Building protected bike lanes in Canada isn't as controversial as it once was. Maybe there's hope for the United States?
The Globe and Mail's editorial board dares to ask if the "war against bike lanes" is finally coming to end in Canada—with people on bikes emerging as the unlikely victor in this battle for public space.
The latest bike lane projects in Vancouver, under construction on Richard and Smithe streets on the city's downtown peninsula, moved forward without attracting controversy, , according to the editorial board—the opposite of bike lane projects in the late 2000s.
Take, for example, the opening of the city's first protected bike lane on the Burrard Bridge:
‘Chaos’ feared, blared one headline. “Doomed to failure,” opined a columnist. All that proved incorrect: The Burrard Bridge bike lane, billed as the busiest in North America, saw 1.4 million rides in 2020, 40 per cent more than its first full year a decade earlier.
The relative peace of the two latest projects in Vancouver tell a story that repeats all over the county, according to the editorial board:
Penticton, in the British Columbia Interior, this summer opened its Lake-to-Lake bike lane; it plans to invest $15-million over the next five years. Sarnia, Ont., is extending its bicycling network. In Halifax, about a third of a planned 57 kilometres of protected bike lanes is complete. It includes Hollis Street through the heart of the city. Montreal last November opened a long north-south route on Saint Denis Street as part of its Réseau express vélo network.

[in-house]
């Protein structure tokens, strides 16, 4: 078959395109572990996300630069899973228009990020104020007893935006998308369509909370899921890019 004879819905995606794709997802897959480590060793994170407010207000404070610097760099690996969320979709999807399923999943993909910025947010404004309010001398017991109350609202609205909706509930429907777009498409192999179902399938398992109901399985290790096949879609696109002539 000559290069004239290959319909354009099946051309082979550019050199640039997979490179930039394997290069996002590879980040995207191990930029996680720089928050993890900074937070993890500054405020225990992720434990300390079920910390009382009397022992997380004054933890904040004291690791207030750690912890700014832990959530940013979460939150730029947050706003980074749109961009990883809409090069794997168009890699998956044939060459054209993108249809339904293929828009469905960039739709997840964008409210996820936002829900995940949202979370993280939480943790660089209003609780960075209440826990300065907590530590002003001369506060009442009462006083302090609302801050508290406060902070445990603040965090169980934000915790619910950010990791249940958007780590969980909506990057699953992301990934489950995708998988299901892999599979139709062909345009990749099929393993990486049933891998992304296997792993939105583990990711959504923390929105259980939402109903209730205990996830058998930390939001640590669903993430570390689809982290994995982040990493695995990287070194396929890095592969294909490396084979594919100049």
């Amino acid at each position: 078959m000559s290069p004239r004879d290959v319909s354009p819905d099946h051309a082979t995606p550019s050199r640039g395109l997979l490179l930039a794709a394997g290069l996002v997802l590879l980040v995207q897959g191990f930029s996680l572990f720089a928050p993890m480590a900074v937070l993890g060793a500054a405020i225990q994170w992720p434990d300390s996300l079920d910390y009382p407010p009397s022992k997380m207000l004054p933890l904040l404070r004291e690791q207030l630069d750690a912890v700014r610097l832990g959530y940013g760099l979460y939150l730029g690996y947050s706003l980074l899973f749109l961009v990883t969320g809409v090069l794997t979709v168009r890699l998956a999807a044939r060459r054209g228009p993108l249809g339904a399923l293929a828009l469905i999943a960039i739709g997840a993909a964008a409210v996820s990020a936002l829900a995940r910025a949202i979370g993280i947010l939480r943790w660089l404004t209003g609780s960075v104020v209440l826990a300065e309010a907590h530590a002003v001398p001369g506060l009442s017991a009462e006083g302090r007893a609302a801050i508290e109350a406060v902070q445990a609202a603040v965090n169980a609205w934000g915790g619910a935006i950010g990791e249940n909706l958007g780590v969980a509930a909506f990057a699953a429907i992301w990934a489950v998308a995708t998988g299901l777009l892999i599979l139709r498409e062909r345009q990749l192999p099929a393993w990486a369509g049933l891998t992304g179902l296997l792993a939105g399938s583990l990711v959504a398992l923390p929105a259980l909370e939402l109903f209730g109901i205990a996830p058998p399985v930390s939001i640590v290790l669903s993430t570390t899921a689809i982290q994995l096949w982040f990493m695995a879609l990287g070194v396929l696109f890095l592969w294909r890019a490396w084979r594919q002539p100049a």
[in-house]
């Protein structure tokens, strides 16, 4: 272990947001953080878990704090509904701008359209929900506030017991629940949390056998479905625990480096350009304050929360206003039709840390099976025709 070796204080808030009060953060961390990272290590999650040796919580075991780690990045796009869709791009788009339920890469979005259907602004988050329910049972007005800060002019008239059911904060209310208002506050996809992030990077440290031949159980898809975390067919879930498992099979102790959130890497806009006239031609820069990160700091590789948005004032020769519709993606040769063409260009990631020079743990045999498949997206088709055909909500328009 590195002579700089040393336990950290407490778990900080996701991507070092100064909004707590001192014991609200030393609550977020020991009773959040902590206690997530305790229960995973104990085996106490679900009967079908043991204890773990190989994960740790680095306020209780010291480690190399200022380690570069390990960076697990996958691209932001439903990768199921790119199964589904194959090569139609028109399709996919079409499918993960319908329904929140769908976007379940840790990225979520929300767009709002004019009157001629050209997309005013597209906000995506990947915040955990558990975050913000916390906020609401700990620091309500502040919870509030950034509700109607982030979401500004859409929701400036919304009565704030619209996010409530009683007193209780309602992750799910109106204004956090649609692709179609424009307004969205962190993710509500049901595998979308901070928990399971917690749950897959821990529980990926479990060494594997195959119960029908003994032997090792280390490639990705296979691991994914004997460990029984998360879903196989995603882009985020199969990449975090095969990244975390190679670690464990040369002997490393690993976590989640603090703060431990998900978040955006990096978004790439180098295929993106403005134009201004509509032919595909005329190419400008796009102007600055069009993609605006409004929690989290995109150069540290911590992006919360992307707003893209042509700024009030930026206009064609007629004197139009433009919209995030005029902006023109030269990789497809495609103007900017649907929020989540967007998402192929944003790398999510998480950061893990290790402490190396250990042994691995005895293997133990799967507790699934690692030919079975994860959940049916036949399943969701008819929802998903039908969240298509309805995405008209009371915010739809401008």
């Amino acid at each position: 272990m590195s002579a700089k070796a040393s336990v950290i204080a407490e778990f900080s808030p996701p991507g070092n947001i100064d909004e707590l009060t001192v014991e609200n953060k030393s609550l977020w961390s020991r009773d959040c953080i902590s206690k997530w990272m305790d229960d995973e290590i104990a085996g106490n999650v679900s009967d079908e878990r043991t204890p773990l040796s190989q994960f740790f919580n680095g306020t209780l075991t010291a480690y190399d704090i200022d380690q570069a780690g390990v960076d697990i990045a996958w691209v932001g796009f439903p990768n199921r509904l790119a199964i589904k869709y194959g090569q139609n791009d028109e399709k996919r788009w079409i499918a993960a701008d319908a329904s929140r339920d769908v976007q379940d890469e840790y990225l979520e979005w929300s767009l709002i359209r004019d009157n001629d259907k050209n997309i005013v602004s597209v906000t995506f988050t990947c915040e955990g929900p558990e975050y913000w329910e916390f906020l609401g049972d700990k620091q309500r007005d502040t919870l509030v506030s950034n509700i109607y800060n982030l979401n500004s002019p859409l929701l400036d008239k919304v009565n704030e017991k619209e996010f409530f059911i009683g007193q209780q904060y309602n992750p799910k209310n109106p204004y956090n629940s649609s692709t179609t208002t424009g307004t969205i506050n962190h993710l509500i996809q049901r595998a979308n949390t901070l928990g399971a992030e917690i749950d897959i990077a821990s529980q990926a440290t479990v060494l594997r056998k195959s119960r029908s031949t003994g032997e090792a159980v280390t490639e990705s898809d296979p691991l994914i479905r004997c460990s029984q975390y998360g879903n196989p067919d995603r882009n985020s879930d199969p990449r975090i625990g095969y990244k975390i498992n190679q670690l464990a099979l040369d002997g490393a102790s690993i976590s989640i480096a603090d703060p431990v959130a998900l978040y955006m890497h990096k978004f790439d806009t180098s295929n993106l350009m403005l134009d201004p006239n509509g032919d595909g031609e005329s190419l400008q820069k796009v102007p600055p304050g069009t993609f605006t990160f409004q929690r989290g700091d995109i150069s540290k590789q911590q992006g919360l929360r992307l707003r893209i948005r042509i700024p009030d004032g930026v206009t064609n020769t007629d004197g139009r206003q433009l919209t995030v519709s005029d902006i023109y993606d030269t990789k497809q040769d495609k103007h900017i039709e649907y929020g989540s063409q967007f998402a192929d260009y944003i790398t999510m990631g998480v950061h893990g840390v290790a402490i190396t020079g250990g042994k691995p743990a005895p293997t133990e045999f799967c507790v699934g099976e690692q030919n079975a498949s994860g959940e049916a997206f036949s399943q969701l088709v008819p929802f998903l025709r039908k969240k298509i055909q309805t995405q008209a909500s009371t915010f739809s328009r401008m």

Toronto, spurred by the pandemic, has installed protected lanes across the city. One new segment on Bloor Street East opened in late September. These lanes are billed as temporary, but it would be a short-sighted mistake to reverse course.
What was once a "political flashpoint" and an "ideological signifier" is now "standard-issue" civic infrastructure.
Redesigning Streets for Livability: A Global View
An excerpt from the introduction of the recent book, “Streets For All: 50 Strategies for Shaping Resilient Cities,” edited by Vinayak Bharne and Shyam Khandekar.
The Right to Mobility
As we consider how to decarbonize transportation, preserving mobility, especially for lower- and middle-income people, must be a priority.
Bend Eliminates Parking Minimums
The city is complying with an Oregon state mandate that some cities have challenged in court.
How To Prevent ‘Green Gentrification:’ Lessons from the BeltLine
For one author, the key is focusing on affordable housing from the start.
Push and Pull: The Link Between Walkability and Affordability
The increased demand for walkable urban spaces could make them more and more exclusionary if cities don’t pursue policies to limit displacement and boost affordability.
El Paso Freeway Cap Linked to Road Expansion
A deck reconnecting neighborhoods divided by the interstate is part of a controversial freeway expansion proposal.
HUD's Office of Policy Development and Research
Harvard GSD Executive Education
Harvard GSD Executive Education
This six-course series explores essential urban design concepts using open source software and equips planners with the tools they need to participate fully in the urban design process.